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Alternative Solutions for Sleep Apnea and Snoring So You Can Sleep Better, Dream Bigger, and Be Healthier…

An Oral Appliance For Sleep Apnea long islandAre you more irritable than normal? Do you wake up in the mornings with dry mouth, headaches, or a sore throat? Have you recently been suffering with extreme daytime fatigue or insomnia? Is your spouse continually complaining about how your snoring is keeping them awake at night?

If you answered “yes” to any of these questions, then you might want to consider scheduling a consult with a sleep apnea dentist here at Dental Sleep Therapy of New York to see if you are suffering from this very common sleep disorder.

A Guide to Sleep Apnea Diagnosis
and Treatments on Long Island

Sleep Screening Tests and Diagnostic Sleep Studies

Sleep screening is recommended if you have difficulty sleeping, experience poor quality of sleep or feel as if you are not getting a complete rest. This form of testing reveals how much at risk you are of having sleep apnea. It can be done by completing sleep questionnaires or by monitoring overnight oxygen levels and heart rate.

lf you are at risk from obstructive sleep apnea, the next step is to get a definitive diagnosis. This requires a more thorough sleep study, which allows a physician to find out if you are a suitable candidate for treatment and to determine what the best sleep therapy would be for you.

Options for Sleep Studies

There are two options for going through a diagnostic sleep study. This can either involve spending a night in a sleep laboratory or using special medical equipment at home.

1. In-Lab Polysomnography (PSG)

The first option is to take the most comprehensive test available, in a sleep laboratory where overnight testing takes place. Polysomnography can detect electrical brain waves that show all the different sleep levels and REM (rapid eye movement during dreaming) taking place during your night’s sleep.

Polysomnography equipment will monitor record your blood oxygen levels, heart rate, muscle activity, eye movement, brain activity, breathing and airflow through your nose and mouth when sleeping.

2. Home Sleep Tests (HST)

A Home Sleep Test is available if you are unable to attend a sleep lab for PSG testing or when an overnight stay cannot be fitted in. HST is more suitable for the elderly and anyone who is housebound or has a chronic illness.

Home sleep testing requires you to use a diagnostic device overnight when sleeping in your own bed. This device is easy to use and can accurately monitor and record what is happening when you sleep. The results are very similar to what you would get from sleep testing in a laboratory with Polysomnography equipment.

Sleep Apnea Diagnosis

A full diagnosis for obstructive sleep apnea is only possible after an overnight sleep study. You medical insurance will probably cover the cost of using Polysomnography equipment or taking a Home Sleep Test.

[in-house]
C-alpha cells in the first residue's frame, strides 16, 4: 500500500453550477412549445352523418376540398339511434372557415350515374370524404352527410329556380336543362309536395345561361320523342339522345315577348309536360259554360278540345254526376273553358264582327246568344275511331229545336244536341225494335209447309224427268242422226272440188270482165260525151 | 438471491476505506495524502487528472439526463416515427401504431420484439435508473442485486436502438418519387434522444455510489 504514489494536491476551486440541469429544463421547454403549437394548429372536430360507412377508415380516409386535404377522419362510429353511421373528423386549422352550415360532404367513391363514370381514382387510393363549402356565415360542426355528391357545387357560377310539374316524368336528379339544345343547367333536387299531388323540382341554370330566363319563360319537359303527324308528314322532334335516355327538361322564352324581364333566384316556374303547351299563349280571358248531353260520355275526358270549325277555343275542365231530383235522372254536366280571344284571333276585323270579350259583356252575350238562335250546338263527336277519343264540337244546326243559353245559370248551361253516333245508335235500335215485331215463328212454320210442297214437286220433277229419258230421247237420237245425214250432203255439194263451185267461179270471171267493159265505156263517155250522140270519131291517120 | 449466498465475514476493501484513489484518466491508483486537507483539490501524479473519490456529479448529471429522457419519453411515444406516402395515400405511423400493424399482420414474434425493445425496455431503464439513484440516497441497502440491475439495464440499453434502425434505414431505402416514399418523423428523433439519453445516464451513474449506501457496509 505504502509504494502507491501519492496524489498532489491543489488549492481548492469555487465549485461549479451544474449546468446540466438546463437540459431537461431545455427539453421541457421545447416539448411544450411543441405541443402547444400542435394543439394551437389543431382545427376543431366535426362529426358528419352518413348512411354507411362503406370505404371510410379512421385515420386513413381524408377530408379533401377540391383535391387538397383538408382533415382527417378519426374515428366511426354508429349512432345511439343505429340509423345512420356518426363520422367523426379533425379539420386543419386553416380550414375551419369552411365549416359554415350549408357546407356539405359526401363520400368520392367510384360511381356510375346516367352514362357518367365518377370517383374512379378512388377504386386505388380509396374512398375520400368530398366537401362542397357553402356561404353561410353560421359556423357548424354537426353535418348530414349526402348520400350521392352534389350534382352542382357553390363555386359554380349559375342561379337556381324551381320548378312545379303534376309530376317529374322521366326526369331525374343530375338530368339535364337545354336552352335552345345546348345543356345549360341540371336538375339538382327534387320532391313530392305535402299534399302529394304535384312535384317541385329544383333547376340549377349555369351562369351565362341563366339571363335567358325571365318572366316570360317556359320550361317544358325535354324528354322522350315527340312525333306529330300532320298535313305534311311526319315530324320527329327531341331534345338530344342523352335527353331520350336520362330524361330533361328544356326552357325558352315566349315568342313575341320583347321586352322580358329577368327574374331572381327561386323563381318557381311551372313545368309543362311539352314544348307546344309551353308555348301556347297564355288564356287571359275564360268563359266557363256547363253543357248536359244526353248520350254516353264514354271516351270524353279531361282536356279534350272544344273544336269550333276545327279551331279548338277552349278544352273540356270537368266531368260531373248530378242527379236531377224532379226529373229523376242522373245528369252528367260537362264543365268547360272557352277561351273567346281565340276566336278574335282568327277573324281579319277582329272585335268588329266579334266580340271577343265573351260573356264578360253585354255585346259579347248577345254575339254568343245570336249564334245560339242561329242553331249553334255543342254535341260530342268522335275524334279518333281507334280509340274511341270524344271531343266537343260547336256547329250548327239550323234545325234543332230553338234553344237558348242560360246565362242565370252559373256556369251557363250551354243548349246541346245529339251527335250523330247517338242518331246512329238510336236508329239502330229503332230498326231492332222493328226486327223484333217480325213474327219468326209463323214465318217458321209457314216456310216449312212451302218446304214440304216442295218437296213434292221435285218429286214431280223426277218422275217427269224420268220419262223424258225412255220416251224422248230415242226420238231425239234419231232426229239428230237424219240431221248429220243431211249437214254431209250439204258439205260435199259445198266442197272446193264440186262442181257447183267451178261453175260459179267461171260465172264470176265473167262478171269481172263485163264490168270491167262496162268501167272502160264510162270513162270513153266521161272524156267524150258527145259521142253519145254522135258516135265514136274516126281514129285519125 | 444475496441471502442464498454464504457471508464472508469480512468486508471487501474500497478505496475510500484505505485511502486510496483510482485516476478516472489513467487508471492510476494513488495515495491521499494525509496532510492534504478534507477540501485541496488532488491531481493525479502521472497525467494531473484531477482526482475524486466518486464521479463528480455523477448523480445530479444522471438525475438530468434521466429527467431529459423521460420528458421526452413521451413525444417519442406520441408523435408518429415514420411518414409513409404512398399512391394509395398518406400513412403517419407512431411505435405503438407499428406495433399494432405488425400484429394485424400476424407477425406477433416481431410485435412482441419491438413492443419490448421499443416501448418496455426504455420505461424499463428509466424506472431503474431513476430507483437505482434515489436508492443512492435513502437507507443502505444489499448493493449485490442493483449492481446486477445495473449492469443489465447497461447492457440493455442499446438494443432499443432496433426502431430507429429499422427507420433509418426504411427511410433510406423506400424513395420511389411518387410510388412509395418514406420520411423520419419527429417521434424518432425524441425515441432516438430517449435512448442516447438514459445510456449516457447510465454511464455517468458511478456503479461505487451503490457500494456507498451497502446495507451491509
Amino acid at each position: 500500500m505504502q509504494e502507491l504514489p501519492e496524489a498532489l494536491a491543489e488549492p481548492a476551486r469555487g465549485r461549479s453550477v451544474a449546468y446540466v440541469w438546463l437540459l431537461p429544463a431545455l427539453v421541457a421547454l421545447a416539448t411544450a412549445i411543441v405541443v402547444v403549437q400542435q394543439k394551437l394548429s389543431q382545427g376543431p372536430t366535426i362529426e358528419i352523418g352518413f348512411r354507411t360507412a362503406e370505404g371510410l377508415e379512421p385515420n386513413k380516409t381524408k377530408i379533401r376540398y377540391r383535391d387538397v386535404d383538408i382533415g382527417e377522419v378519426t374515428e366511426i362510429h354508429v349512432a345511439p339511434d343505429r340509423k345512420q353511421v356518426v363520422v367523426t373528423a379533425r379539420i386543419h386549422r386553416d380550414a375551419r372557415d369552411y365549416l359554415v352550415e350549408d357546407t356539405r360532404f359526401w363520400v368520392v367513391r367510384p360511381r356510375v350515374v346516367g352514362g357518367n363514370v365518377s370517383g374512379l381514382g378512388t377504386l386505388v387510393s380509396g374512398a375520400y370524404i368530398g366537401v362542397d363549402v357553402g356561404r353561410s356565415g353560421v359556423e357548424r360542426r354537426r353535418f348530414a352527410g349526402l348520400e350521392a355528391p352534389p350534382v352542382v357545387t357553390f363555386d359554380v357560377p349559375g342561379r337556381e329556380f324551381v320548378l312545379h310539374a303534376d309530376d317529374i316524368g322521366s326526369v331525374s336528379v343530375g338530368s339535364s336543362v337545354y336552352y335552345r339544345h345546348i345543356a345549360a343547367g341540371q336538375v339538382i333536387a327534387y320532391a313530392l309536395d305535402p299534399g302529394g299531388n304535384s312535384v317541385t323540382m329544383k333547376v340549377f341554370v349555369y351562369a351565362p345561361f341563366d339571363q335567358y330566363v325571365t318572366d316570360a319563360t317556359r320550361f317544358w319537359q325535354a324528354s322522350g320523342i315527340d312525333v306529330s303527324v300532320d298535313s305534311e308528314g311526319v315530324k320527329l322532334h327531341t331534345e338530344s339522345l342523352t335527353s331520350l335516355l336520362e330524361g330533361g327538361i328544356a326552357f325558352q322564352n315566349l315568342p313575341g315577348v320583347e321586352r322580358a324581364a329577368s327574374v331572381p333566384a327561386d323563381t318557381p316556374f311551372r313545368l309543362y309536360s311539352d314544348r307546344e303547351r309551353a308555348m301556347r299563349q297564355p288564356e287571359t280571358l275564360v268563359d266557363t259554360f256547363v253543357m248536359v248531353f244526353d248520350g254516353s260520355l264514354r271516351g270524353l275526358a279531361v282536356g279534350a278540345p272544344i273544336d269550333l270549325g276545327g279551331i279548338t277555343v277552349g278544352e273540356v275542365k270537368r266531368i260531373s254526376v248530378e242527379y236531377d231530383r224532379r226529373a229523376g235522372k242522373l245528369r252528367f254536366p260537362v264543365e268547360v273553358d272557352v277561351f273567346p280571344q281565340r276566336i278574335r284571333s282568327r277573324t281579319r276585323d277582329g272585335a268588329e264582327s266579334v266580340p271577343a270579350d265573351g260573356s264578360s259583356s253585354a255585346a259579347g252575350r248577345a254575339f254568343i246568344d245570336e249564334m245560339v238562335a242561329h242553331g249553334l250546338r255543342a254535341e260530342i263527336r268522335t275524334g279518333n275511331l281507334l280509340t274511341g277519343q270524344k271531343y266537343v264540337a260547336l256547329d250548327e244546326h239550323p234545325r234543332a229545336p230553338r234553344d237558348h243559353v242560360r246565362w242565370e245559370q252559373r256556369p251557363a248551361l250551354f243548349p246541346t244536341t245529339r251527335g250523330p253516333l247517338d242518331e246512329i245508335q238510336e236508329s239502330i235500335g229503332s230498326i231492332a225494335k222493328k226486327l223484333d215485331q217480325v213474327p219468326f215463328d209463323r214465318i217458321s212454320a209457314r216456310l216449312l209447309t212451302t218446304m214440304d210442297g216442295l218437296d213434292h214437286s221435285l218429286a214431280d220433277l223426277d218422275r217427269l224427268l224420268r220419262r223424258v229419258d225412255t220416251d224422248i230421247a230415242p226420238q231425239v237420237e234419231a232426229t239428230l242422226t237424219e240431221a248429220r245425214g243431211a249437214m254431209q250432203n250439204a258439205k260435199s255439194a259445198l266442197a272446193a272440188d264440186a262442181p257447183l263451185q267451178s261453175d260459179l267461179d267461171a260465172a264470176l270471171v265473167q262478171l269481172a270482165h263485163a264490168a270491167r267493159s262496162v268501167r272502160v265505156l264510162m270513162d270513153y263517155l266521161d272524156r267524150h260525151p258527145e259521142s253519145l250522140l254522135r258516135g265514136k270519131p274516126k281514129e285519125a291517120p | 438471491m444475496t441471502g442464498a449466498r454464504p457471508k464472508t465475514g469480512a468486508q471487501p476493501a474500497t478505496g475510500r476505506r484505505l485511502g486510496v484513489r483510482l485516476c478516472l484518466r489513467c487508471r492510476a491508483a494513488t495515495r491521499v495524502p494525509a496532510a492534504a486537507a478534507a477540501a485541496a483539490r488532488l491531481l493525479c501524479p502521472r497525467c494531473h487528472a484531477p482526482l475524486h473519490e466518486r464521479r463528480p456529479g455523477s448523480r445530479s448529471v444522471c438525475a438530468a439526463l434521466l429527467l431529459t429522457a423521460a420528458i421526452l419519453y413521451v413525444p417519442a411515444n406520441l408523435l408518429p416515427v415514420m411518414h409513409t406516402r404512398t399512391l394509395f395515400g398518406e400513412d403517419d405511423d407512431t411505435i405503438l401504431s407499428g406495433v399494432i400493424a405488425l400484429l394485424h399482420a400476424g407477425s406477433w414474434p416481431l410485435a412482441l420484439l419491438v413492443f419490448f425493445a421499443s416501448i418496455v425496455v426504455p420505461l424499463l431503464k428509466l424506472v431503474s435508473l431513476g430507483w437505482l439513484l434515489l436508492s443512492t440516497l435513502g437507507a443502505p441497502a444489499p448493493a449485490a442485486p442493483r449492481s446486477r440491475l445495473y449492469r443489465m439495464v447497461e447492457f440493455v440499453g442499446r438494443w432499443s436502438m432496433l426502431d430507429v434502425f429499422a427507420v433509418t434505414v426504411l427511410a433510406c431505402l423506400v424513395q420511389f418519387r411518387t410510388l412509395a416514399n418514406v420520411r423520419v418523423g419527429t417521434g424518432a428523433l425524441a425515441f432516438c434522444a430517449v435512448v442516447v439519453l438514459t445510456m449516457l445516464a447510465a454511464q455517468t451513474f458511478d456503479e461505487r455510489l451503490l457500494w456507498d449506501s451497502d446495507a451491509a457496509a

If you think you have a sleep related illness or find out that you are suffering from obstructive sleep apnea, it is important to get medical advice from your doctor. There is a high chance that you could be right about what you think is a sleep disorder and, if so, you will require some medical treatment or therapy for sleep apnea.

Treatments and Therapies

There are a number of medical treatments, complimentary therapies and self treatment that can be employed when you have been diagnosed with sleep apnea. Most of them treat sleep apnea with some degree of success.

Placing a pillow over the nose and mouth is not a recommended method for someone with sleep apnea. The following sleep apnea treatments and therapies will help to alleviate symptoms.

1. Self Fitting Dental Appliances

The use of any over-the-counter oral appliance is not recommended. These are not very effective and may have no significant impact on sleep apnea. They also have negative side effects.

Most over-the-counter dental appliances for sleep apnea have to be placed into boiling water before self-fitting. If the fitting is not right, an oral appliance can cause misalignment of the temporal-mandibular joint (TMJ) and jaw stress. Teeth and bite can also be affected by continuous use.

2. Sleeping Medications

The worst aspects of having a sleeping disorder can lead sufferers to try sleeping pills or sedatives. Sleeping pills and sleep medications might relieve some of the symptoms, but they are not a treatment for what is causing sleeplessness or poor quality of sleep.

Some sleeping medications have serious implications for anyone with sleep apnea. These pills and medicines induce sleep by relaxing muscles and can bring on an apnea event during deep sleep and REM sleep.

Sleep apnea occurs when muscles in the jaw and the tongue are at their most relaxed, so the body becomes deprived of oxygen. Taking any form of sleep medication that is relaxing those muscles will therefore make things worst. No medication designed to promote sleep should be taken without first consulting a doctor.

3. Positional Therapy

Sleep apnea is usually most severe when you sleep lying flat on your back. With the help of positional therapy, you can get used to sleeping on your side. This will help when used in conjunction with other sleep apnea treatments and therapies.